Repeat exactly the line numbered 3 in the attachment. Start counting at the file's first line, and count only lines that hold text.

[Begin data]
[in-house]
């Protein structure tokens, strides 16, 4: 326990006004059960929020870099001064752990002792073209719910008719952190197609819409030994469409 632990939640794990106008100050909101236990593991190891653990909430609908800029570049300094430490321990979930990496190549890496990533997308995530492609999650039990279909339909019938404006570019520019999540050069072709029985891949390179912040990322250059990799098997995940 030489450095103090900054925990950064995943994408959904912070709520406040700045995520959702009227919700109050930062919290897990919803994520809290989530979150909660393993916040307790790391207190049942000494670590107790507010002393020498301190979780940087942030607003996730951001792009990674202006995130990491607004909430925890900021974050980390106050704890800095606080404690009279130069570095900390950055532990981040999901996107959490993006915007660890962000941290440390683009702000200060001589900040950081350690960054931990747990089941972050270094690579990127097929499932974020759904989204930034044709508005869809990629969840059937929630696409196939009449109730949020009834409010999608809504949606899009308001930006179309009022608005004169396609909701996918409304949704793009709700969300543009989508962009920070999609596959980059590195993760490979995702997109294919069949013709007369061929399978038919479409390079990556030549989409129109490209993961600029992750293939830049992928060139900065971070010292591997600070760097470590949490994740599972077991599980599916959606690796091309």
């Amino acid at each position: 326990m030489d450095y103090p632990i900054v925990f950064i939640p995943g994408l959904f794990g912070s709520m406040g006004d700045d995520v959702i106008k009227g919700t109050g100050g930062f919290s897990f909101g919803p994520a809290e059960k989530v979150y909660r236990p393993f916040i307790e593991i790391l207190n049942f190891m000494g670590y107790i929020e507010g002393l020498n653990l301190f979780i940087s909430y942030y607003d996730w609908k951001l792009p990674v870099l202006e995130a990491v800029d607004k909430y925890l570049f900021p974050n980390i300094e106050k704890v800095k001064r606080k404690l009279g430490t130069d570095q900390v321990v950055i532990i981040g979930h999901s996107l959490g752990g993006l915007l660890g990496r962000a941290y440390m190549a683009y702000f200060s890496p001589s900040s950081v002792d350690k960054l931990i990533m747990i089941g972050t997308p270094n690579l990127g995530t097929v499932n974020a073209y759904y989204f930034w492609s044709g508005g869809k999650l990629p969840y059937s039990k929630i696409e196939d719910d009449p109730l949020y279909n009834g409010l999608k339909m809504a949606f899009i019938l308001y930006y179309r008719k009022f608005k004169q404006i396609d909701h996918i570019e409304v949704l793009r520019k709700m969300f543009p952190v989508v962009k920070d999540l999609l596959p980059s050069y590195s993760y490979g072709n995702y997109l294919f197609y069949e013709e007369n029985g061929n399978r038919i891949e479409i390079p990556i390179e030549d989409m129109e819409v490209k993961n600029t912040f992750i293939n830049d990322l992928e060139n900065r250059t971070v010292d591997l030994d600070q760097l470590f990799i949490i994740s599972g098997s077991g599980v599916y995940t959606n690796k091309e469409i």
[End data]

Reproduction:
């Amino acid at each position: 326990m030489d450095y103090p632990i900054v925990f950064i939640p995943g994408l959904f794990g912070s709520m406040g006004d700045d995520v959702i106008k009227g919700t109050g100050g930062f919290s897990f909101g919803p994520a809290e059960k989530v979150y909660r236990p393993f916040i307790e593991i790391l207190n049942f190891m000494g670590y107790i929020e507010g002393l020498n653990l301190f979780i940087s909430y942030y607003d996730w609908k951001l792009p990674v870099l202006e995130a990491v800029d607004k909430y925890l570049f900021p974050n980390i300094e106050k704890v800095k001064r606080k404690l009279g430490t130069d570095q900390v321990v950055i532990i981040g979930h999901s996107l959490g752990g993006l915007l660890g990496r962000a941290y440390m190549a683009y702000f200060s890496p001589s900040s950081v002792d350690k960054l931990i990533m747990i089941g972050t997308p270094n690579l990127g995530t097929v499932n974020a073209y759904y989204f930034w492609s044709g508005g869809k999650l990629p969840y059937s039990k929630i696409e196939d719910d009449p109730l949020y279909n009834g409010l999608k339909m809504a949606f899009i019938l308001y930006y179309r008719k009022f608005k004169q404006i396609d909701h996918i570019e409304v949704l793009r520019k709700m969300f543009p952190v989508v962009k920070d999540l999609l596959p980059s050069y590195s993760y490979g072709n995702y997109l294919f197609y069949e013709e007369n029985g061929n399978r038919i891949e479409i390079p990556i390179e030549d989409m129109e819409v490209k993961n600029t912040f992750i293939n830049d990322l992928e060139n900065r250059t971070v010292d591997l030994d600070q760097l470590f990799i949490i994740s599972g098997s077991g599980v599916y995940t959606n690796k091309e469409i």